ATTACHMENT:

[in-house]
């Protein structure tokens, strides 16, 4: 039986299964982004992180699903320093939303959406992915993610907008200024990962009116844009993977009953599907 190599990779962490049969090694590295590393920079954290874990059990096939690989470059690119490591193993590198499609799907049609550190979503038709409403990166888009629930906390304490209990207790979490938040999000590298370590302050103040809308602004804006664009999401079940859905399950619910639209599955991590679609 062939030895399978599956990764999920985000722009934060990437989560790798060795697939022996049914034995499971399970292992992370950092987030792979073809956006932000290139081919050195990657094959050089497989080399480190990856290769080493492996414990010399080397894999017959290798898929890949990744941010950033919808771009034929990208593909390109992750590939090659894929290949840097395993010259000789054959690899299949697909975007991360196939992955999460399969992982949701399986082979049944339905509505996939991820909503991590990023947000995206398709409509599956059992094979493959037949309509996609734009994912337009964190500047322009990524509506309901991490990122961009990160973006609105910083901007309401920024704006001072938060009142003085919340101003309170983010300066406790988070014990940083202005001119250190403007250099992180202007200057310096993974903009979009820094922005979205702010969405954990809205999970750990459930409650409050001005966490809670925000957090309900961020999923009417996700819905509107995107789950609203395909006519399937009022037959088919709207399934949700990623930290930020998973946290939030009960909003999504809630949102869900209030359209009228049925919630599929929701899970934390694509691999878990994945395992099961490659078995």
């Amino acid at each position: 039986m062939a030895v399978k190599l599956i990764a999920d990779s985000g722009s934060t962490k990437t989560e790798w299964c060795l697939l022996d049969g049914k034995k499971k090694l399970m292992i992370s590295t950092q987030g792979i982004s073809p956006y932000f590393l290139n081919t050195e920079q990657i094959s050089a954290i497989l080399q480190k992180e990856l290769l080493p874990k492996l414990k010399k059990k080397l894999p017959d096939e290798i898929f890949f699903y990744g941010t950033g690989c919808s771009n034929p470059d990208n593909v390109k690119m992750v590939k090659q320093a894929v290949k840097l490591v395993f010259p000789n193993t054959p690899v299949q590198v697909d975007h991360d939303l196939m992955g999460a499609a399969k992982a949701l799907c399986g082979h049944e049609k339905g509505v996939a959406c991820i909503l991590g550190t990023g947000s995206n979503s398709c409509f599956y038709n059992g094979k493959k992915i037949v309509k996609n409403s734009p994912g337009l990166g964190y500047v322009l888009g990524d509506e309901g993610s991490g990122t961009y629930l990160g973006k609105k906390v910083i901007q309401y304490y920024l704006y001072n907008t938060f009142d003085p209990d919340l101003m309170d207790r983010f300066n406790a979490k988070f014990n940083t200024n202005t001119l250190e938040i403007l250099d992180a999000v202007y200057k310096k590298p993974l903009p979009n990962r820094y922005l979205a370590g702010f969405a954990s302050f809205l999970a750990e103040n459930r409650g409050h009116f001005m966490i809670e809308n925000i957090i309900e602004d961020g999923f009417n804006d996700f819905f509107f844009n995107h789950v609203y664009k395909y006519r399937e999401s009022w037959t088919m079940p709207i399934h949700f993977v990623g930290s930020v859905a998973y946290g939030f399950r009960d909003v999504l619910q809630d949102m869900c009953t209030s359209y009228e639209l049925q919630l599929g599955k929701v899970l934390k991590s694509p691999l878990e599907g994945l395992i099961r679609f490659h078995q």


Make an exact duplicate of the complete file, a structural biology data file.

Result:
[in-house]
């Protein structure tokens, strides 16, 4: 039986299964982004992180699903320093939303959406992915993610907008200024990962009116844009993977009953599907 190599990779962490049969090694590295590393920079954290874990059990096939690989470059690119490591193993590198499609799907049609550190979503038709409403990166888009629930906390304490209990207790979490938040999000590298370590302050103040809308602004804006664009999401079940859905399950619910639209599955991590679609 062939030895399978599956990764999920985000722009934060990437989560790798060795697939022996049914034995499971399970292992992370950092987030792979073809956006932000290139081919050195990657094959050089497989080399480190990856290769080493492996414990010399080397894999017959290798898929890949990744941010950033919808771009034929990208593909390109992750590939090659894929290949840097395993010259000789054959690899299949697909975007991360196939992955999460399969992982949701399986082979049944339905509505996939991820909503991590990023947000995206398709409509599956059992094979493959037949309509996609734009994912337009964190500047322009990524509506309901991490990122961009990160973006609105910083901007309401920024704006001072938060009142003085919340101003309170983010300066406790988070014990940083202005001119250190403007250099992180202007200057310096993974903009979009820094922005979205702010969405954990809205999970750990459930409650409050001005966490809670925000957090309900961020999923009417996700819905509107995107789950609203395909006519399937009022037959088919709207399934949700990623930290930020998973946290939030009960909003999504809630949102869900209030359209009228049925919630599929929701899970934390694509691999878990994945395992099961490659078995």
């Amino acid at each position: 039986m062939a030895v399978k190599l599956i990764a999920d990779s985000g722009s934060t962490k990437t989560e790798w299964c060795l697939l022996d049969g049914k034995k499971k090694l399970m292992i992370s590295t950092q987030g792979i982004s073809p956006y932000f590393l290139n081919t050195e920079q990657i094959s050089a954290i497989l080399q480190k992180e990856l290769l080493p874990k492996l414990k010399k059990k080397l894999p017959d096939e290798i898929f890949f699903y990744g941010t950033g690989c919808s771009n034929p470059d990208n593909v390109k690119m992750v590939k090659q320093a894929v290949k840097l490591v395993f010259p000789n193993t054959p690899v299949q590198v697909d975007h991360d939303l196939m992955g999460a499609a399969k992982a949701l799907c399986g082979h049944e049609k339905g509505v996939a959406c991820i909503l991590g550190t990023g947000s995206n979503s398709c409509f599956y038709n059992g094979k493959k992915i037949v309509k996609n409403s734009p994912g337009l990166g964190y500047v322009l888009g990524d509506e309901g993610s991490g990122t961009y629930l990160g973006k609105k906390v910083i901007q309401y304490y920024l704006y001072n907008t938060f009142d003085p209990d919340l101003m309170d207790r983010f300066n406790a979490k988070f014990n940083t200024n202005t001119l250190e938040i403007l250099d992180a999000v202007y200057k310096k590298p993974l903009p979009n990962r820094y922005l979205a370590g702010f969405a954990s302050f809205l999970a750990e103040n459930r409650g409050h009116f001005m966490i809670e809308n925000i957090i309900e602004d961020g999923f009417n804006d996700f819905f509107f844009n995107h789950v609203y664009k395909y006519r399937e999401s009022w037959t088919m079940p709207i399934h949700f993977v990623g930290s930020v859905a998973y946290g939030f399950r009960d909003v999504l619910q809630d949102m869900c009953t209030s359209y009228e639209l049925q919630l599929g599955k929701v899970l934390k991590s694509p691999l878990e599907g994945l395992i099961r679609f490659h078995q």